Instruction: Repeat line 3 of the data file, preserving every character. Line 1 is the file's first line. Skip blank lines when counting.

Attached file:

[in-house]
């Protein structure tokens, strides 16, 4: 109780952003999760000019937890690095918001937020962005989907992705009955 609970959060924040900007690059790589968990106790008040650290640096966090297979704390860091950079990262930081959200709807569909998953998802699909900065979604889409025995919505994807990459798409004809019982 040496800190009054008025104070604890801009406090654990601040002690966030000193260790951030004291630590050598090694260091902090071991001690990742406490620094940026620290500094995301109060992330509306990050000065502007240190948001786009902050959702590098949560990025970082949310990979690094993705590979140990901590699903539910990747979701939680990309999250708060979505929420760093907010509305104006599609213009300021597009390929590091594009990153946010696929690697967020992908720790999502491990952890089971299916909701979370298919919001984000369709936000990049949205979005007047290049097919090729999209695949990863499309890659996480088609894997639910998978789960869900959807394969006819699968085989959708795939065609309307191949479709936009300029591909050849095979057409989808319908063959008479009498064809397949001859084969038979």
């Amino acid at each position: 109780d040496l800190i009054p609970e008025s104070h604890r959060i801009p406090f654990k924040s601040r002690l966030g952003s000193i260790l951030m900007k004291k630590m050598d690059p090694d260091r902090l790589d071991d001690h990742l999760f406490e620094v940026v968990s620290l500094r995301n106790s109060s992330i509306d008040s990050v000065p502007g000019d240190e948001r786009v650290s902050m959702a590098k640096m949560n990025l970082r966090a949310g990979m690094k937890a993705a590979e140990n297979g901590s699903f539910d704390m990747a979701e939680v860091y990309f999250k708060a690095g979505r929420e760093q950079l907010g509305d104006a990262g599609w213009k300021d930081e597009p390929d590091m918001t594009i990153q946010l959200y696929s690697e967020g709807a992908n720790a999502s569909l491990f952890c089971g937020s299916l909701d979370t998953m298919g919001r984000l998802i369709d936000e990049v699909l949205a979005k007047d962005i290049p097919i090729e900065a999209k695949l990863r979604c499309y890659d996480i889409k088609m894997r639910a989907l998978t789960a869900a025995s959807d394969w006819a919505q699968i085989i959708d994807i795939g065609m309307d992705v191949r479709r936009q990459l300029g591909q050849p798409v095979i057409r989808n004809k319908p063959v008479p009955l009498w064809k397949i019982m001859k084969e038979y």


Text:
């Amino acid at each position: 109780d040496l800190i009054p609970e008025s104070h604890r959060i801009p406090f654990k924040s601040r002690l966030g952003s000193i260790l951030m900007k004291k630590m050598d690059p090694d260091r902090l790589d071991d001690h990742l999760f406490e620094v940026v968990s620290l500094r995301n106790s109060s992330i509306d008040s990050v000065p502007g000019d240190e948001r786009v650290s902050m959702a590098k640096m949560n990025l970082r966090a949310g990979m690094k937890a993705a590979e140990n297979g901590s699903f539910d704390m990747a979701e939680v860091y990309f999250k708060a690095g979505r929420e760093q950079l907010g509305d104006a990262g599609w213009k300021d930081e597009p390929d590091m918001t594009i990153q946010l959200y696929s690697e967020g709807a992908n720790a999502s569909l491990f952890c089971g937020s299916l909701d979370t998953m298919g919001r984000l998802i369709d936000e990049v699909l949205a979005k007047d962005i290049p097919i090729e900065a999209k695949l990863r979604c499309y890659d996480i889409k088609m894997r639910a989907l998978t789960a869900a025995s959807d394969w006819a919505q699968i085989i959708d994807i795939g065609m309307d992705v191949r479709r936009q990459l300029g591909q050849p798409v095979i057409r989808n004809k319908p063959v008479p009955l009498w064809k397949i019982m001859k084969e038979y």